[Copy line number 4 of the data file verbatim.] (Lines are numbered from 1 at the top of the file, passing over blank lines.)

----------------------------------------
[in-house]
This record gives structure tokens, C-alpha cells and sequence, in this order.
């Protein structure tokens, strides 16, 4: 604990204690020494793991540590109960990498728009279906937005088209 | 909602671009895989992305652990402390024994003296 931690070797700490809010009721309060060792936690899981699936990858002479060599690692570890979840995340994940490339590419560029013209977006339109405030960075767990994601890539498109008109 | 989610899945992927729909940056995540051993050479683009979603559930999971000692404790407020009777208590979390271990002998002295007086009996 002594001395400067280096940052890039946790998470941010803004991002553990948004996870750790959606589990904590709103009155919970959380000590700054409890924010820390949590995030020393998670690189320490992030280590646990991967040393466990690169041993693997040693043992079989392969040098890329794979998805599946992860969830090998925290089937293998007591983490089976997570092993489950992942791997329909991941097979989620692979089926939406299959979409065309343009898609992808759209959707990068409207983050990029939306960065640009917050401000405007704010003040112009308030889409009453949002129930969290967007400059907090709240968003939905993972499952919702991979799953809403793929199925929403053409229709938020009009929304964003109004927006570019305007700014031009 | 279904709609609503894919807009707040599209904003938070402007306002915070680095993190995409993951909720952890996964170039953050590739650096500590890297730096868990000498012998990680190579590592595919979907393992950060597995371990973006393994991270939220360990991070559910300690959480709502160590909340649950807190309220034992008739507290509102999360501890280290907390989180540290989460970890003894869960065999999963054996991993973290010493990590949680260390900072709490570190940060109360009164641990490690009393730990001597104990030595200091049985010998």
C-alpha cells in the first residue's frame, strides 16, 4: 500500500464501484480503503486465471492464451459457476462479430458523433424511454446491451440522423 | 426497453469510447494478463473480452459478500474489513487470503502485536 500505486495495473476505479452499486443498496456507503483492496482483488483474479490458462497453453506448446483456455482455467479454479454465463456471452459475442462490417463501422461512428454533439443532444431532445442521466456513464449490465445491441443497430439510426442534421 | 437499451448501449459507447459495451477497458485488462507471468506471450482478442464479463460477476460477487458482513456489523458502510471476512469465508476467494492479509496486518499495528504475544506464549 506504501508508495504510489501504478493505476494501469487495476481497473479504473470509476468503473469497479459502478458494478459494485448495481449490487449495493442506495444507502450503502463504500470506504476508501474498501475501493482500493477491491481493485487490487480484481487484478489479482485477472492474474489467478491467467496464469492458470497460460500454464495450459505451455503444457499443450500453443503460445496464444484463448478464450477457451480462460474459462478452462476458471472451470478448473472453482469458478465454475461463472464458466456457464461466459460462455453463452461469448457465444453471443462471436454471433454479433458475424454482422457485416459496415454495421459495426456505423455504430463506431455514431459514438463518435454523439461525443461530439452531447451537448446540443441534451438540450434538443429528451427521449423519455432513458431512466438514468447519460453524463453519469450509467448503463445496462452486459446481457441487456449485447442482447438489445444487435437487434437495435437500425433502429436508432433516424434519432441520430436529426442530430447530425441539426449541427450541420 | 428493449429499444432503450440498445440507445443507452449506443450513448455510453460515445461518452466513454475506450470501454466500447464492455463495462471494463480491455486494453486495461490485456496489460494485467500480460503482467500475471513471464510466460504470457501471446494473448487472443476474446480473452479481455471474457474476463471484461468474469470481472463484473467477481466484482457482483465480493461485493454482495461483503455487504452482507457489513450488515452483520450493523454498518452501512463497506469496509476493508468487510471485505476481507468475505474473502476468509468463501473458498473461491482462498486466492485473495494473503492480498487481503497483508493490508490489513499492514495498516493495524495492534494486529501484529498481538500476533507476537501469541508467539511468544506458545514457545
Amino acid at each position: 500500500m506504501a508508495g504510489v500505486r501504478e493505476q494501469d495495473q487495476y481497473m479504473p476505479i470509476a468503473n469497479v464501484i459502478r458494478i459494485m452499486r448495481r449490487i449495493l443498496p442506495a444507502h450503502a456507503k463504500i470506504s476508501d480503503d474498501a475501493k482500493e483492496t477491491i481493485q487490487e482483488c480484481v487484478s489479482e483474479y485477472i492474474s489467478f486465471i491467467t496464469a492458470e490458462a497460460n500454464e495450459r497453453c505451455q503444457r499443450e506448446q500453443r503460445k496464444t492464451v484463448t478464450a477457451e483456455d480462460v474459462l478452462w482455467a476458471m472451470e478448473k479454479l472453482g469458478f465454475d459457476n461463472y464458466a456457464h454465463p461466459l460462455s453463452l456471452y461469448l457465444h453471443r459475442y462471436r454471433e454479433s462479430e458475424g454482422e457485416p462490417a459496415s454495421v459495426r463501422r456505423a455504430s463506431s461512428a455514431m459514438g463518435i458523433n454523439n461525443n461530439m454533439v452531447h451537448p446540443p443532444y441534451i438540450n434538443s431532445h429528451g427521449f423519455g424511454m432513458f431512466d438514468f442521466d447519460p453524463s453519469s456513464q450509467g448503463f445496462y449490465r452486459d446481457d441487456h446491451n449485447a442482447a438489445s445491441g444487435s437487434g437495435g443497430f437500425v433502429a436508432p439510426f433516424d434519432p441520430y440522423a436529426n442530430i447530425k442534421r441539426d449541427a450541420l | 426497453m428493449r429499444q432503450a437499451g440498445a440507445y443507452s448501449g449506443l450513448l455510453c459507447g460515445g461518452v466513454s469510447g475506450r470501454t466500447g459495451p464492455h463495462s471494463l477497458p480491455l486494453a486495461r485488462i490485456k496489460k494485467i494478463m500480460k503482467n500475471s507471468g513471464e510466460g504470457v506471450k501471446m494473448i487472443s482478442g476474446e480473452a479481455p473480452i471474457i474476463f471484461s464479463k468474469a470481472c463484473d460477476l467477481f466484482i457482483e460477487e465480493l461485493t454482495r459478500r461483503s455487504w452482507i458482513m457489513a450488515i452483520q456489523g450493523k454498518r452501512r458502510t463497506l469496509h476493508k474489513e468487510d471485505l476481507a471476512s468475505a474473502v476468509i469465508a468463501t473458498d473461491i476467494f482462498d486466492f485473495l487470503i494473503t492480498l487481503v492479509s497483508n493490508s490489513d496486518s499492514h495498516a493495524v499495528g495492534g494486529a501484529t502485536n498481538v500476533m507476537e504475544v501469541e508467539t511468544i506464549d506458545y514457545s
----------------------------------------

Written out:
C-alpha cells in the first residue's frame, strides 16, 4: 500500500464501484480503503486465471492464451459457476462479430458523433424511454446491451440522423 | 426497453469510447494478463473480452459478500474489513487470503502485536 500505486495495473476505479452499486443498496456507503483492496482483488483474479490458462497453453506448446483456455482455467479454479454465463456471452459475442462490417463501422461512428454533439443532444431532445442521466456513464449490465445491441443497430439510426442534421 | 437499451448501449459507447459495451477497458485488462507471468506471450482478442464479463460477476460477487458482513456489523458502510471476512469465508476467494492479509496486518499495528504475544506464549 506504501508508495504510489501504478493505476494501469487495476481497473479504473470509476468503473469497479459502478458494478459494485448495481449490487449495493442506495444507502450503502463504500470506504476508501474498501475501493482500493477491491481493485487490487480484481487484478489479482485477472492474474489467478491467467496464469492458470497460460500454464495450459505451455503444457499443450500453443503460445496464444484463448478464450477457451480462460474459462478452462476458471472451470478448473472453482469458478465454475461463472464458466456457464461466459460462455453463452461469448457465444453471443462471436454471433454479433458475424454482422457485416459496415454495421459495426456505423455504430463506431455514431459514438463518435454523439461525443461530439452531447451537448446540443441534451438540450434538443429528451427521449423519455432513458431512466438514468447519460453524463453519469450509467448503463445496462452486459446481457441487456449485447442482447438489445444487435437487434437495435437500425433502429436508432433516424434519432441520430436529426442530430447530425441539426449541427450541420 | 428493449429499444432503450440498445440507445443507452449506443450513448455510453460515445461518452466513454475506450470501454466500447464492455463495462471494463480491455486494453486495461490485456496489460494485467500480460503482467500475471513471464510466460504470457501471446494473448487472443476474446480473452479481455471474457474476463471484461468474469470481472463484473467477481466484482457482483465480493461485493454482495461483503455487504452482507457489513450488515452483520450493523454498518452501512463497506469496509476493508468487510471485505476481507468475505474473502476468509468463501473458498473461491482462498486466492485473495494473503492480498487481503497483508493490508490489513499492514495498516493495524495492534494486529501484529498481538500476533507476537501469541508467539511468544506458545514457545